Thursday, May 07, 2009

The Parable of the Dishonest (Shrewd) Manager

The parable of the shrewd, or dishonest, manager is definitely worth a closer look. I listened to a good sermon on it recently. Here are some thoughts:


LUKE 16:1-3

We must have and use wisdom for success (both worldly and for eternity)

Always keep the end in view (as in the bigger picture, the future, the purpose for which all things are happening)

The manager was accused of wasting possessions (the prodigal son did the same); this may be why he was called "dishonest," not necessarily because of his later actions in reducing the debt owed to his master (in other words, he may have had approval to do that)

The rich man demands an account from him and effectively fires the manager

The manager contemplates his future and, thinking ahead and about the resources at his disposal, plans for what’s coming, and is commended for his shrewd behavior.

For what exactly is he commended?

The dishonesty? No!

His decisiveness? Not exactly...

Quick action w/ future in mind? Yes… His present action with long term purpose in mind (SHREWDNESS)

Jewish leadership (Pharisees) valued tradition over people, and Jesus challenges them on that point here

When Jesus says, "Use worldly wealth to gain friends so that when wealth is gone, you’ll be welcomed into eternal dwellings," He means that we ought to care for people (gain friends) with wealth, knowing that we benefit from that too (it is more blessed to give than to receive), instead of amassing wealth for selfish spending (and squandering)

Money ought to be used but not trusted
God ought to be trusted but not used

We ought to order our whole lives around larger purpose (small things lead to large things) Whoever can be trusted with little can be trusted with much...


Monday, May 04, 2009

DC 301 - Week 1A

As we move into the only summer session of the 21-month Discipleship Curriculum, the format changes quite a bit. We take a break from memorizing new Bible verses and simply focus on reviewing the ones we've already learned (25 passages! Way to go!). We don't have questions to answer in the workbook that deal with a weekly topic. Rather, we'll be reading and taking notes and teaching for 12 weeks. And this format shift will be handled gently - at least for our group.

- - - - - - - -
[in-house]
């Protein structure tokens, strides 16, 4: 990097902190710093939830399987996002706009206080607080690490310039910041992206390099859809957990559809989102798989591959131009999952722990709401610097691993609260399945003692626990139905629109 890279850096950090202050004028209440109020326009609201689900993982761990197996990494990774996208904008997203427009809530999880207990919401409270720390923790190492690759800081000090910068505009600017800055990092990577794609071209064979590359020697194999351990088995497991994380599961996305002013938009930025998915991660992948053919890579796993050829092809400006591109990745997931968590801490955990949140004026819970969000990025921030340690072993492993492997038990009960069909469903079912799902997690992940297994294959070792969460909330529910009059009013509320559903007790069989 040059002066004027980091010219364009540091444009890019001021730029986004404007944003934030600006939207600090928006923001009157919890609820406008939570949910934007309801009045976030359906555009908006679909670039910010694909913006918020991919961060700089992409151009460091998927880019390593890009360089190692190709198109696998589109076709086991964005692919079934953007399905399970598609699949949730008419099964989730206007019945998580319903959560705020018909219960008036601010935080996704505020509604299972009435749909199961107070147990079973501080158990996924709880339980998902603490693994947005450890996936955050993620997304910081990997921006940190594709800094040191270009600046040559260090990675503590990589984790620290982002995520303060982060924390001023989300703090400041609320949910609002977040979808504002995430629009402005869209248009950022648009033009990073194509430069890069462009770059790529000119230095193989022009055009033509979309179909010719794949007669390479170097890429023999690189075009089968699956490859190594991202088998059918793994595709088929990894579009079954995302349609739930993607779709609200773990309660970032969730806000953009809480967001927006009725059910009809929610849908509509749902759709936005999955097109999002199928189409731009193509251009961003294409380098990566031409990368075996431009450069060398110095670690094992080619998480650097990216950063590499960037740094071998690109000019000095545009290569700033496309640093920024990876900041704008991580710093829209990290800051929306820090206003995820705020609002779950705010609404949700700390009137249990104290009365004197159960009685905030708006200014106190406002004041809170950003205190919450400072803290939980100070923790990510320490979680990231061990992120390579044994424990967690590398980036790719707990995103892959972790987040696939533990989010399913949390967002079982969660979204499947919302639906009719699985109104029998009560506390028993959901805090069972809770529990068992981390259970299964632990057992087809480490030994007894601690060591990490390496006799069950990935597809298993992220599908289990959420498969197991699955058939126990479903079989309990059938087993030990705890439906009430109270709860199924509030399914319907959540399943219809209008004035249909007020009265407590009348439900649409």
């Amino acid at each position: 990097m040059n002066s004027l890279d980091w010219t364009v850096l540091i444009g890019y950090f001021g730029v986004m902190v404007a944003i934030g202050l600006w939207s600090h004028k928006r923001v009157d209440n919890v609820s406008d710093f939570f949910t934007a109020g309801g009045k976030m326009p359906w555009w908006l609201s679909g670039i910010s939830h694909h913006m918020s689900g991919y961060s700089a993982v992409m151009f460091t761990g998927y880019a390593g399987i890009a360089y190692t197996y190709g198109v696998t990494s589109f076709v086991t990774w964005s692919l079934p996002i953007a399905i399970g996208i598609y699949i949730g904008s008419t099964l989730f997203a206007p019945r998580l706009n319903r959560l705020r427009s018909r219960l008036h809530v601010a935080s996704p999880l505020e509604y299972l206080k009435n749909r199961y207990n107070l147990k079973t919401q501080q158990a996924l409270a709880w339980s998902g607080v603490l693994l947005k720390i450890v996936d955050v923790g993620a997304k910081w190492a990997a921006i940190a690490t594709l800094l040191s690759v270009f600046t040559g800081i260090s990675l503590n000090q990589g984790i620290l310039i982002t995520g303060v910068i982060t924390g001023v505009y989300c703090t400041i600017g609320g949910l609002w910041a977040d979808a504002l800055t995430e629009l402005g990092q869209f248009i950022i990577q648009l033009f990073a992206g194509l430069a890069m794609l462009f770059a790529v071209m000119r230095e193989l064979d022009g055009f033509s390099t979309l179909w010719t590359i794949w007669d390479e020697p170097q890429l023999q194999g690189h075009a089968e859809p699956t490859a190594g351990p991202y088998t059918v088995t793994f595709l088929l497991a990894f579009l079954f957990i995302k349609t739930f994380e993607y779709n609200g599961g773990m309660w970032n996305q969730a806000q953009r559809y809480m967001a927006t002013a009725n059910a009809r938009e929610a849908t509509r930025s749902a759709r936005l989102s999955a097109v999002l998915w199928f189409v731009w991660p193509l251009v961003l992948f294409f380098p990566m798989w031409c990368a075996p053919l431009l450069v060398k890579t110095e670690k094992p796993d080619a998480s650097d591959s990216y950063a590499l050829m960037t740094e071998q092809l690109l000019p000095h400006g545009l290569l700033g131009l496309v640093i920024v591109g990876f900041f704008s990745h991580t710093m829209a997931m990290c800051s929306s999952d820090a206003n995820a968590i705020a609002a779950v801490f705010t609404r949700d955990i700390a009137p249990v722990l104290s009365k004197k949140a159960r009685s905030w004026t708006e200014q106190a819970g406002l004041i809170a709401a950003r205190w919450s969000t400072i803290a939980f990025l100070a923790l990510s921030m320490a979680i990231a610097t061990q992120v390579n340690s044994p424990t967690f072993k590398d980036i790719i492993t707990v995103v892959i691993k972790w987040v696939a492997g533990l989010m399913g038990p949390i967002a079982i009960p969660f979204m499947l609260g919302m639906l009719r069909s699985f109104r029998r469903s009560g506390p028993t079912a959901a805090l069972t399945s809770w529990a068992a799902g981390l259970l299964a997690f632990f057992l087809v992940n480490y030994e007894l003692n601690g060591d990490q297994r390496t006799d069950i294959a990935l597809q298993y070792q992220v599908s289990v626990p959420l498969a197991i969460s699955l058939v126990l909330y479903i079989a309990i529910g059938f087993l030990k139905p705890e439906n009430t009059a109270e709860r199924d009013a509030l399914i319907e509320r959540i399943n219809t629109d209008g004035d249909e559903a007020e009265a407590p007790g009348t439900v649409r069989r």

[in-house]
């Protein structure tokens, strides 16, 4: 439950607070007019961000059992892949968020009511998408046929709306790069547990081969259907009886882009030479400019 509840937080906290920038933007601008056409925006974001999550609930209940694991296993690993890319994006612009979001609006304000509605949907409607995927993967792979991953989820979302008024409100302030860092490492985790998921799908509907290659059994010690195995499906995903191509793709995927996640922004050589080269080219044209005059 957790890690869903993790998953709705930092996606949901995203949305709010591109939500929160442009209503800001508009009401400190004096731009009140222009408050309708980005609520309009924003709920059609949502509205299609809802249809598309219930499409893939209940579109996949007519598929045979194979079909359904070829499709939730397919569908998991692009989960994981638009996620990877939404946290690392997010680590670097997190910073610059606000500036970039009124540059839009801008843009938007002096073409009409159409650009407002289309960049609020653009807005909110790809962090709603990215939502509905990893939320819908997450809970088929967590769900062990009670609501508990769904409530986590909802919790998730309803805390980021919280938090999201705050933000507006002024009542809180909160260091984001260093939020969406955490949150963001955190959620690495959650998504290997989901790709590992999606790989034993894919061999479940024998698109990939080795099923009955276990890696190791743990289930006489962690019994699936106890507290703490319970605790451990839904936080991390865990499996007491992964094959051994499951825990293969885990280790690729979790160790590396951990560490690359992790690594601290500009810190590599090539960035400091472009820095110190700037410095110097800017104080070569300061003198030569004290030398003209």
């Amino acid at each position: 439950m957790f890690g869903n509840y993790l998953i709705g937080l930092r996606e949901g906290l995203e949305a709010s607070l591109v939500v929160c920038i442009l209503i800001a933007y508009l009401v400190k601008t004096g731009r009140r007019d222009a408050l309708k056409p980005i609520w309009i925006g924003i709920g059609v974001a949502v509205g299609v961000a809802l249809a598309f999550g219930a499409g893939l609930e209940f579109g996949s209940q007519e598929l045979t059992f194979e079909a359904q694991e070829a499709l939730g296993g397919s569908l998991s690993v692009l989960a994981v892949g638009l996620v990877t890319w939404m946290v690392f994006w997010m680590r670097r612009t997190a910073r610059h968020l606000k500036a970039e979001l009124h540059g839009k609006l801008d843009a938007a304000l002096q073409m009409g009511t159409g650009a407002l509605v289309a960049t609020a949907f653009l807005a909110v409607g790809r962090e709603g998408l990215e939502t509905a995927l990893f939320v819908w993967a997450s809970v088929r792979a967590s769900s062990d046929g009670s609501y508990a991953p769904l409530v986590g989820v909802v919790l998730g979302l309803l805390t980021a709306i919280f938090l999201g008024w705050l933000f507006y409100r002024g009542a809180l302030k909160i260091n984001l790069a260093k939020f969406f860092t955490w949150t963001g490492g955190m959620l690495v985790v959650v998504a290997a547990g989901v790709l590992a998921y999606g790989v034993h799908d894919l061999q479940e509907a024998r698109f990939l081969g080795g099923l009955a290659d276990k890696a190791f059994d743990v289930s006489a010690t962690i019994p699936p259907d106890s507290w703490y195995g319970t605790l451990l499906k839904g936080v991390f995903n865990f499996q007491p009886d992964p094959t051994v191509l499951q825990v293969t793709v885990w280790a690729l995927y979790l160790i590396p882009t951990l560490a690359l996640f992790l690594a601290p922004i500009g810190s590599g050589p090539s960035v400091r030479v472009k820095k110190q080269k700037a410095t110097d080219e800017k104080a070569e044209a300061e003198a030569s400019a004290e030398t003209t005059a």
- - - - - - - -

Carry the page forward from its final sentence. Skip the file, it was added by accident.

We'll break down the first week's workload into two weeks (1A and 1B, as the blog post title suggests), though we need to be ready to discuss all of that material next week (we'll review it at the second meeting). Also, by taking Memorial Day off, we'll grant two weeks to complete the second week workload, though we'll only spend one meeting covering it. But then from there, we'll plow ahead at the usual weekly pace. Once we pass the first 5-6 weeks, the workload will lighten and discussion time will diminish for the sake of teaching opportunities. More on that will follow as we near those meetings. But for now, here's how the workload might break down for week 1 of DC 301:

Monday - Read Genesis 1-11 and review memory verses, such as 1 Peter 2:12, Colossians 4:5-6, and 1 Timothy 6:10
Tuesday - Read Psalms 1-2 and 4-6 and the introduction of Larry Crabb's Inside Out
Wednesday - Read chapters 1-2 of Larry Crabb's Inside Out
Thursday - Read chapter 3 of Larry Crabb's Inside Out
Friday - Read chapters 1-3 of Ian Thomas' The Saving Life of Christ and review memory verses